Think about how you could use this puppy dog strategy in reverse as a buyer. Once you have convinced the seller that you are likely to buy that motorcycle, he will look for reasons to finish the sale with you rather than someone else. So, if you say, “I’ll take it,” and if the buyer believes you will, you now have the upper hand and can negotiate from a stronger position. Up to the point where the title transfer is signed, you have the ability to tell the seller you changed your mind. In some states, you can even change your mind up to a couple of days later if you have buyer’s remorse. Of course, if you decide to “puppy dog” the seller, you should only do so if you really want to buy the motorcycle and the terms of the deal are close to those you want.

Now that you are aware of this technique, don’t let sellers “puppy dog” you, and don’t haphazardly “puppy dog” sellers, either. You shouldn’t disappoint people for sport by reneging on a purchase, but you can often wring a few concessions on a bike you want to buy by continuing to negotiate after indicating that a deal has been struck.

Used Motorcycle Inspections

January 18, 2010 by  
Filed under Buying Advice

Especially for new riders, inspecting used motorcycles can be daunting. The following is excerpted from my book, The Perfect Motorcycle: How to Choose, Find and Buy the Perfect New or Used Bike. I hope the information provided here will give you a framework to guide your inspections. Space limitations preclude an in-depth discussion of the subject. To learn more about the book, go to The book is available in the Publications and Marketplace sections of this website.

One of the keys to finding the perfect used motorcycle is evaluating whether or not the bike you are looking at has been well-treated and is mechanically sound. The best way to determine the fitness of the one bike you want to buy is a three-pronged approach. You will 1) interview the owner, 2) inspect the machine, and then 3) go home and review what you have learned. Do all of this before you make an offer.

You can save time and money by interviewing the seller by phone or email before you look at the bike in person. You will learn which bikes are worth scheduling and taking a trip to go see, and which ones you can take off your list of possibilities. And afterward, it’s important to objectively assess the facts about your inspection away from the motorcycle with a post-inspection review.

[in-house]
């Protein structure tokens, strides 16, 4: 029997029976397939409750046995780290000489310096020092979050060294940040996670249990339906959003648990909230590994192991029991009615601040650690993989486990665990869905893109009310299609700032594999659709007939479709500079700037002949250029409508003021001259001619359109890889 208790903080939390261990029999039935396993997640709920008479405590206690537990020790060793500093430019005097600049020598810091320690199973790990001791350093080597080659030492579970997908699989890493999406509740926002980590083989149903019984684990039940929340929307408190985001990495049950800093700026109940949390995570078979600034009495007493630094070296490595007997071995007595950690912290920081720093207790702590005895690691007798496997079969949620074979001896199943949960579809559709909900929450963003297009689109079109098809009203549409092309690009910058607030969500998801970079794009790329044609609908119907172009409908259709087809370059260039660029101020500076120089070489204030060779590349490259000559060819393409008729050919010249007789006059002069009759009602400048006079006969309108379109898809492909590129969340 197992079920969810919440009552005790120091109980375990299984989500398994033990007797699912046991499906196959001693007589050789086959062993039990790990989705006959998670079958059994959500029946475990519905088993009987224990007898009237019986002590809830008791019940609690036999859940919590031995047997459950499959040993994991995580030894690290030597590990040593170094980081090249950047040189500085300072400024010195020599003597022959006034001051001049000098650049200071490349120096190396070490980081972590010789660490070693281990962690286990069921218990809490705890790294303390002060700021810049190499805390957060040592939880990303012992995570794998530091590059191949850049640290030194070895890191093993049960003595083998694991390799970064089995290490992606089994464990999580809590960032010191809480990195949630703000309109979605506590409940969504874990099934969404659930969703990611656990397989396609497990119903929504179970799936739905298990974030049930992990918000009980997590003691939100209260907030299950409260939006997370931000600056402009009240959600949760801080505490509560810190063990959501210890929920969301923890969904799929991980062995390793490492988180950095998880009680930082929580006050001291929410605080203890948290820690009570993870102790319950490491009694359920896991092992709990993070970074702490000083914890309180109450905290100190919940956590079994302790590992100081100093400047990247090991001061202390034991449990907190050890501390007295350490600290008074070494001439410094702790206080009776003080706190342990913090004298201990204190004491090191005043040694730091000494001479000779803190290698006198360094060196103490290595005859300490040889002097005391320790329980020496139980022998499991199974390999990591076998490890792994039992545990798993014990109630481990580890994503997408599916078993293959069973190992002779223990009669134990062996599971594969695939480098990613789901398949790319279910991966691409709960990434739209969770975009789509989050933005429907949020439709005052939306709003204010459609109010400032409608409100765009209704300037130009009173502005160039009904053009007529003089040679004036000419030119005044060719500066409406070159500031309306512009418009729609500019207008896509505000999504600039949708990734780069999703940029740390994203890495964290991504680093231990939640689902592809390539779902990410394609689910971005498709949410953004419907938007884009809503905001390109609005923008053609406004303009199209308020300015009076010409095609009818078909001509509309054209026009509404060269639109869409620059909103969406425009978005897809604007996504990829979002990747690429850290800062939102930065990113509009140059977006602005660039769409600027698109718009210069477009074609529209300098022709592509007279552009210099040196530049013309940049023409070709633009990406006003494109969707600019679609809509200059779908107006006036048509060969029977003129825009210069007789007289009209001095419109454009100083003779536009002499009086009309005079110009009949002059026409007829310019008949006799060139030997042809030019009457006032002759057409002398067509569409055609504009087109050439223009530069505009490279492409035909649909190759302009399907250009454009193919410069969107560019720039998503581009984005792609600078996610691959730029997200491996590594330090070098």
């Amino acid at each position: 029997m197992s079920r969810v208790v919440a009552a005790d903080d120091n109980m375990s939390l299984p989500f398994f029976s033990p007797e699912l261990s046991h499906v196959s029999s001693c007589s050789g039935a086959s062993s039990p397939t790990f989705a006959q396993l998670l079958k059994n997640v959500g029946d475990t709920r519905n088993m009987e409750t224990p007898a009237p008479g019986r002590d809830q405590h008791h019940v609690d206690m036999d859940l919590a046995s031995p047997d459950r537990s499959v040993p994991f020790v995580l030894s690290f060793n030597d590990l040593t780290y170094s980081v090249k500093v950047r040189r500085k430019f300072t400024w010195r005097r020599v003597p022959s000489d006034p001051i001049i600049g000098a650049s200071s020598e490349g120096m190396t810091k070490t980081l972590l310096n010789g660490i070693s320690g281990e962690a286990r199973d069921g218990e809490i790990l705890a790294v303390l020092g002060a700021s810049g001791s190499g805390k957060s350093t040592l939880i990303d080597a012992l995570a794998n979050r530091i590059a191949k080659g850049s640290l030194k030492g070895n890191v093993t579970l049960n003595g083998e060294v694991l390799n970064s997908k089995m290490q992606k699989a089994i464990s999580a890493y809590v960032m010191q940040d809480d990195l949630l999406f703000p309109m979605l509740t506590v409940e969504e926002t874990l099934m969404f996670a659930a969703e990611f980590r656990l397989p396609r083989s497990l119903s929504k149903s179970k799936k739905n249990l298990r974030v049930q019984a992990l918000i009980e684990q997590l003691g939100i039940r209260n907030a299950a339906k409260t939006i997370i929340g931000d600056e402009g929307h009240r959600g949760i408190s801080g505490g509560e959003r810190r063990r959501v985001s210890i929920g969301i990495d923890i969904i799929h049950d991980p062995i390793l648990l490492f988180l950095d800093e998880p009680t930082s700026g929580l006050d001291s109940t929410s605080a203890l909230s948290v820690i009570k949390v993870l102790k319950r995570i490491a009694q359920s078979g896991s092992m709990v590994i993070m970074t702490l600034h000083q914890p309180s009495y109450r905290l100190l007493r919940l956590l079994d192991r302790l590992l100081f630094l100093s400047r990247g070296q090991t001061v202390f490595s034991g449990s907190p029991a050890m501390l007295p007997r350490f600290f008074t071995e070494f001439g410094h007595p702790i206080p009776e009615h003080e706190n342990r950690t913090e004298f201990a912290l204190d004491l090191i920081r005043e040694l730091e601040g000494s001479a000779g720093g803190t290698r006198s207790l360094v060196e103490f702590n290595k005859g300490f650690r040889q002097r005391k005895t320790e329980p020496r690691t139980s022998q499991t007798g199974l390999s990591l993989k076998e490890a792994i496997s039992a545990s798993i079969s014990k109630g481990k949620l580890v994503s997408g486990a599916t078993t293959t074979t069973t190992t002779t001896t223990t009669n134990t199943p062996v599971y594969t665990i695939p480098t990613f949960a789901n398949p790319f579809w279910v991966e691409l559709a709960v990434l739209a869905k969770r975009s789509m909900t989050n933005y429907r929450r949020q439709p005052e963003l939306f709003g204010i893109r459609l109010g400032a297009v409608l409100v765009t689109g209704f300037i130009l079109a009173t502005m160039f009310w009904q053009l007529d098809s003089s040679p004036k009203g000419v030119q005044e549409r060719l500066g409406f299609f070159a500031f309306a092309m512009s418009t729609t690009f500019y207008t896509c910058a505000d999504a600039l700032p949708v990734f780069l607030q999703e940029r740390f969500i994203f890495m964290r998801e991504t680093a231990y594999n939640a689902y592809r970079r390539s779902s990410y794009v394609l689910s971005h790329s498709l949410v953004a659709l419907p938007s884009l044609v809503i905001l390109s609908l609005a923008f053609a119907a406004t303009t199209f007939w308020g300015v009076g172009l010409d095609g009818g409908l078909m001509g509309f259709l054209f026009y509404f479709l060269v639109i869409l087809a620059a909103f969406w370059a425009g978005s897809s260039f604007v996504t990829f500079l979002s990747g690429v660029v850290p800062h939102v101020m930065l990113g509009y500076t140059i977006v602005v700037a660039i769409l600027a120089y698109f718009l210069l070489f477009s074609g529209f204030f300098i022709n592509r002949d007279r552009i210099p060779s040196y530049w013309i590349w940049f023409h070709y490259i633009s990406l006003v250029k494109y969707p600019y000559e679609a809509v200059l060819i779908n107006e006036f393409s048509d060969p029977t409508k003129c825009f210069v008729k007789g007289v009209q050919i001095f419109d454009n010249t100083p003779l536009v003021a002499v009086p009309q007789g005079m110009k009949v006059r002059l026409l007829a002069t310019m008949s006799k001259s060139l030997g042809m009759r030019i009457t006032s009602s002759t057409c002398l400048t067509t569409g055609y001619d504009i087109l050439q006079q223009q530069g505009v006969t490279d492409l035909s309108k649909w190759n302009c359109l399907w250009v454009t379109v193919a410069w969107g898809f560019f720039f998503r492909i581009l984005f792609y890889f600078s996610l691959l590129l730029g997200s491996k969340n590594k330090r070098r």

There are forms available for download at that you can use for phone or email interviews, in-person inspections, and a post-inspection review. When you arrange for face-to-face appointments, remember to bring along the completed interview form to verify the previous answers to the questions.

Take special note: The inspecting stage and negotiating stage are separate. By separating the stages, you will be in a much better position to get a great bike at a lower price. Do not negotiate with the seller in this inspection stage of the process! If you can separate the looking and the negotiating into two discrete activities, you are also less likely to shade your purchase by the infatuation factor (falling in love with the motorcycle you’re currently looking at). If you need to get a bike quickly, separate the inspection from the negotiating with at least a coffee break to review your findings, away from the seller.

It is also important to mention that during the motorcycle evaluation, the data transfer needs to be one-way only from the seller to you—not the other way. Don’t share what you are looking for or what you find with the seller. You are simply gathering information objectively about the seller and the bike, and recording your reactions to them. You’ll see later how this one-way communication strengthens your negotiating position.

The Golden Rule of inspections is document everything! Write down the answers to the questions the seller is giving you, and everything you notice about the bike, the seller, and your reactions. Not only are you gathering valuable data for review later, you are much more likely to receive truthful answers if the seller sees that you are documenting their answers.

Performing inspections will serve multiple purposes.

  1. The information you collect will give you a good reference point to compare different bikes for the rest of your riding career.
  2. You will strengthen your negotiating position with the seller by demonstrating your expertise.
  3. An inspection will also predict work and parts required to bring the bike to safe riding condition and highlight the costs to doing so, in the negotiations.
  4. As important as the inspection is to determine the condition of the bike, you’ ll be face-to-face with the seller to evaluate their motives and trustworthiness as well.

Following are the steps involved for a meaningful assessment of the bikes you selected. Each of the steps is discussed in detail in the book.

1. Telephone or e-mail interview

a. Ask the seller questions about the mechanical condition, a history of use and maintenance of the bike, and any transferable warranty

b. Ask the Power Question – “Is there is anything at all wrong with this bike?’

2. Inspection

a. Check the VIN and validate the title

b. Inspect the tires

c. Check and study the fluids

d. Evaluate the motor

e. Assess the electrical system

f. Examine the general overall condition

g. Go for a test ride, if you are an experienced rider and have the seller’s expressed permission

3. Post-inspection review

a. Away from the seller, review your findings against other bikes you have inspected.